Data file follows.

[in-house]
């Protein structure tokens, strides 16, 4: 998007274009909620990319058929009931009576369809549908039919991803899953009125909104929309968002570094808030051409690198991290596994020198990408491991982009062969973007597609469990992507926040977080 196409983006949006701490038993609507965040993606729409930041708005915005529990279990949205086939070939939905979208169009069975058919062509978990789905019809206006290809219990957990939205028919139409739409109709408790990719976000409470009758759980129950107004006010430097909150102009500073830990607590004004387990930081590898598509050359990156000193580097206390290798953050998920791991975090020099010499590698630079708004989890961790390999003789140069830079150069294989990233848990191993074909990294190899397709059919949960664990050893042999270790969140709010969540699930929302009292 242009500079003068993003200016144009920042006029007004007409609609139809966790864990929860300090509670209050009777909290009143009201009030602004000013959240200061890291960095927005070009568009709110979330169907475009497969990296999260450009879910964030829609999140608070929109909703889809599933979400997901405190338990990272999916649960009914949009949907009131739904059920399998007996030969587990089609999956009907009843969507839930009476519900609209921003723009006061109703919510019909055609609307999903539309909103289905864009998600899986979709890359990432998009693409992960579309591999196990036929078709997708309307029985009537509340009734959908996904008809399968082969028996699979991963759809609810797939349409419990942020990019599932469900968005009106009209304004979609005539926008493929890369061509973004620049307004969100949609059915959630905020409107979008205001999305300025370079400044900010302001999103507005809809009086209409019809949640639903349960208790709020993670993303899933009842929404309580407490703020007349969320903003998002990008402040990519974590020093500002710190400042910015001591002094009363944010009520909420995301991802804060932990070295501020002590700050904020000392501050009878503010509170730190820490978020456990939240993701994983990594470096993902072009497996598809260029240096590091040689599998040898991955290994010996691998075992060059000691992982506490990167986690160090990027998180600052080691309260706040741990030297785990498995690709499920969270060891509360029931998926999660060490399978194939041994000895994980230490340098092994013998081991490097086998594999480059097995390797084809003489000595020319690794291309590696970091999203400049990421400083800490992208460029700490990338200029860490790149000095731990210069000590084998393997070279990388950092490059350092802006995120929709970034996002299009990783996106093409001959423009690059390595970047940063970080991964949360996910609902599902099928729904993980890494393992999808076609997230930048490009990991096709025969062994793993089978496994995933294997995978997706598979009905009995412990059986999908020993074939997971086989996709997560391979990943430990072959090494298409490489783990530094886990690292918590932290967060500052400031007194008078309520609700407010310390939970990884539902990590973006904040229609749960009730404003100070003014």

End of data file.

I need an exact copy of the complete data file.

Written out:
[in-house]
């Protein structure tokens, strides 16, 4: 998007274009909620990319058929009931009576369809549908039919991803899953009125909104929309968002570094808030051409690198991290596994020198990408491991982009062969973007597609469990992507926040977080 196409983006949006701490038993609507965040993606729409930041708005915005529990279990949205086939070939939905979208169009069975058919062509978990789905019809206006290809219990957990939205028919139409739409109709408790990719976000409470009758759980129950107004006010430097909150102009500073830990607590004004387990930081590898598509050359990156000193580097206390290798953050998920791991975090020099010499590698630079708004989890961790390999003789140069830079150069294989990233848990191993074909990294190899397709059919949960664990050893042999270790969140709010969540699930929302009292 242009500079003068993003200016144009920042006029007004007409609609139809966790864990929860300090509670209050009777909290009143009201009030602004000013959240200061890291960095927005070009568009709110979330169907475009497969990296999260450009879910964030829609999140608070929109909703889809599933979400997901405190338990990272999916649960009914949009949907009131739904059920399998007996030969587990089609999956009907009843969507839930009476519900609209921003723009006061109703919510019909055609609307999903539309909103289905864009998600899986979709890359990432998009693409992960579309591999196990036929078709997708309307029985009537509340009734959908996904008809399968082969028996699979991963759809609810797939349409419990942020990019599932469900968005009106009209304004979609005539926008493929890369061509973004620049307004969100949609059915959630905020409107979008205001999305300025370079400044900010302001999103507005809809009086209409019809949640639903349960208790709020993670993303899933009842929404309580407490703020007349969320903003998002990008402040990519974590020093500002710190400042910015001591002094009363944010009520909420995301991802804060932990070295501020002590700050904020000392501050009878503010509170730190820490978020456990939240993701994983990594470096993902072009497996598809260029240096590091040689599998040898991955290994010996691998075992060059000691992982506490990167986690160090990027998180600052080691309260706040741990030297785990498995690709499920969270060891509360029931998926999660060490399978194939041994000895994980230490340098092994013998081991490097086998594999480059097995390797084809003489000595020319690794291309590696970091999203400049990421400083800490992208460029700490990338200029860490790149000095731990210069000590084998393997070279990388950092490059350092802006995120929709970034996002299009990783996106093409001959423009690059390595970047940063970080991964949360996910609902599902099928729904993980890494393992999808076609997230930048490009990991096709025969062994793993089978496994995933294997995978997706598979009905009995412990059986999908020993074939997971086989996709997560391979990943430990072959090494298409490489783990530094886990690292918590932290967060500052400031007194008078309520609700407010310390939970990884539902990590973006904040229609749960009730404003100070003014």